Treasures of Reichenau Book Illumination

The Ottonian Manuscripts from the UNESCO Memory of the World Program

Vibrant colours made from precious pigments, the extensive use of highly burnished gold, stylized figure forms and an expressive art of painting brought to the highest perfection! Even today, the viewer is enthralled by the lavishly illuminated deluxe manuscripts which the monks on the island of Reichenau created for the Ottonian rulers as well as for important patrons of the Imperial court in the 10th and 11th century. It is evident that the illuminated manuscripts produced by the ‘Reichenau School’ during this period continue to fascinate people. Every page of these manuscripts evokes a solemn aura of the sublime and the sacred. In 2003, these magnificent creations inspired the UNESCO committee to inscribe ten of these works on the Memory of the World Register. The facsimile cassette published by Quaternio Editions Lucerne provides an insight into the wonderful imagery of these Ottonian masterpieces.

Treasures of Reichenau Book Illumination

Treasures of Reichenau Book Illumination: The edition

Perikopenbuch Heinrichs II., fol. 8v

Added to the “Memory of the World”

Illuminated manuscripts made at Reichenau Abbey are among the most magnificent works of art created under the Ottonian emperors and kings (919-1024). At that time the Benedictine Abbey on the island of Reichenau in Lake Constance was one of the major cultural and scholarly centres of the East Frankish Empire. The scriptorium housed at Reichenau Abbey produced deluxe manuscripts of great beauty with an aesthetic that markedly influenced Ottonian art. In 2003 UNESCO added a set of ten manuscripts to the Memory of the World Register. Ten original facsimile folios displaying the most beautiful pictorial motifs from these masterpieces are presented by Quaternio Editions of Lucerne in this cassette edition.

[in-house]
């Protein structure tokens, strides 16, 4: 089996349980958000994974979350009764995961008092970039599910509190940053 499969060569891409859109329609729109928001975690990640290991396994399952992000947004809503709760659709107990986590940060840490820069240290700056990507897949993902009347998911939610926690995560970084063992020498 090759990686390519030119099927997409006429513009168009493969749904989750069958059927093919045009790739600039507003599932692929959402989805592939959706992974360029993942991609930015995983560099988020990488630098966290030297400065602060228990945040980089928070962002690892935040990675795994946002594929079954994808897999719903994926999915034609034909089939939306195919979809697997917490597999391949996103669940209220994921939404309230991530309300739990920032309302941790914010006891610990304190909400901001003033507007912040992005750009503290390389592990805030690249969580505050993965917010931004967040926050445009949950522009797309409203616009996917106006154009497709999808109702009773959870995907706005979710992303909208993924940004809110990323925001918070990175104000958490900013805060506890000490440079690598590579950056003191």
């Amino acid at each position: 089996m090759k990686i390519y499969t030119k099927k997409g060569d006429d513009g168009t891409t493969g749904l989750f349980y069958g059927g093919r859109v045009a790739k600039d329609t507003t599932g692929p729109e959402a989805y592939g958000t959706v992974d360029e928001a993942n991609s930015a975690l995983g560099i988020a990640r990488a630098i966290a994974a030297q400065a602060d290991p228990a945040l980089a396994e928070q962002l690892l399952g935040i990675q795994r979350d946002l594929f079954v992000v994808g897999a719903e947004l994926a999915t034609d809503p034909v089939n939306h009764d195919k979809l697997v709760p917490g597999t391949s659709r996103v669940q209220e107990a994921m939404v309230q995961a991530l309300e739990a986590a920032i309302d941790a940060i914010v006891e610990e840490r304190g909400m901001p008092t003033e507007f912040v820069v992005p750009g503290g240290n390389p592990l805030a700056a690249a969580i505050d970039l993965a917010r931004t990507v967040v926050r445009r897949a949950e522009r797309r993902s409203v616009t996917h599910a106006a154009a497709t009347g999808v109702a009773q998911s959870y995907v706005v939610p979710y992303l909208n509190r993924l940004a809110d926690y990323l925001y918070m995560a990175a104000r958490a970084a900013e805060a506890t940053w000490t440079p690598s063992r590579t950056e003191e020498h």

Of Sublime Beauty

Symmetrical and flattened representations characterized by a solemn monumentality dominate the style of Ottonian book illumination. Most miniatures are full-page images. The artists applied a little shading to create spatial depth in their miniatures. The repertory of forms used in the illustrations is greatly reduced. Large, elongated and highly expressive figures command the narrative scenes with expansive and almost ecstatic gestures, thus unfolding a dynamic spirituality and an evocative power. The images are notable for the confident use of empty or monochrome spaces, consisting mostly of gold ground shining and shimmering as a reference to the unearthly sphere, reflecting the sublime beauty of the heavens.

The Reichenau School of Painting

The Abbey of Reichenau was founded in 724 by the Hiberno-Frankish itinerant Bishop Pirmin on an island in Lake Constance. Under Charlemagne the abbey ranked among the great Frankish imperial monasteries, while it gained even more influence under the Kings of the Ottonian dynasty. In particular, under the abbots Witigowo, Immo and Berno (985-1048), the scriptorium produced illuminated manuscripts of outstanding artistic quality, which were commissioned by emperors, kings and members of the higher clergy. At least 58 deluxe manuscripts from the ‘Reichenau School’ have survived. Only in seven of these works have the names of their scribes and illuminators been preserved.